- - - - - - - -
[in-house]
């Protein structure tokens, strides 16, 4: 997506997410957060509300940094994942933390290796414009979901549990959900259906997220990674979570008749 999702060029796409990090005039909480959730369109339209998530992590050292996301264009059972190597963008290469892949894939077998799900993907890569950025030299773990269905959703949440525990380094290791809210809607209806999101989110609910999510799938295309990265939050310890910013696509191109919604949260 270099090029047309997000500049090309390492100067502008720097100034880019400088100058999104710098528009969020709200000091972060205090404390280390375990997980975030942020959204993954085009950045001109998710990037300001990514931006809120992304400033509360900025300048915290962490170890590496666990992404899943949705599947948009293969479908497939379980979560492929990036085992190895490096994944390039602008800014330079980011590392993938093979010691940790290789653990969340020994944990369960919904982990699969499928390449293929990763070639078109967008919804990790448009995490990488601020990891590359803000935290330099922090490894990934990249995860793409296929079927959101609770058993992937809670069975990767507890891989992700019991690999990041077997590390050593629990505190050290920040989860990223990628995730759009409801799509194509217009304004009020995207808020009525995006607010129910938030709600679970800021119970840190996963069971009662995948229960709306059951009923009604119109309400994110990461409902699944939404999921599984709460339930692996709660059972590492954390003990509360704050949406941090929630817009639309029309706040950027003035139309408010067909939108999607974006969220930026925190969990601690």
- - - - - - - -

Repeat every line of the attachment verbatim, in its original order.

[in-house]
């Protein structure tokens, strides 16, 4: 997506997410957060509300940094994942933390290796414009979901549990959900259906997220990674979570008749 999702060029796409990090005039909480959730369109339209998530992590050292996301264009059972190597963008290469892949894939077998799900993907890569950025030299773990269905959703949440525990380094290791809210809607209806999101989110609910999510799938295309990265939050310890910013696509191109919604949260 270099090029047309997000500049090309390492100067502008720097100034880019400088100058999104710098528009969020709200000091972060205090404390280390375990997980975030942020959204993954085009950045001109998710990037300001990514931006809120992304400033509360900025300048915290962490170890590496666990992404899943949705599947948009293969479908497939379980979560492929990036085992190895490096994944390039602008800014330079980011590392993938093979010691940790290789653990969340020994944990369960919904982990699969499928390449293929990763070639078109967008919804990790448009995490990488601020990891590359803000935290330099922090490894990934990249995860793409296929079927959101609770058993992937809670069975990767507890891989992700019991690999990041077997590390050593629990505190050290920040989860990223990628995730759009409801799509194509217009304004009020995207808020009525995006607010129910938030709600679970800021119970840190996963069971009662995948229960709306059951009923009604119109309400994110990461409902699944939404999921599984709460339930692996709660059972590492954390003990509360704050949406941090929630817009639309029309706040950027003035139309408010067909939108999607974006969220930026925190969990601690």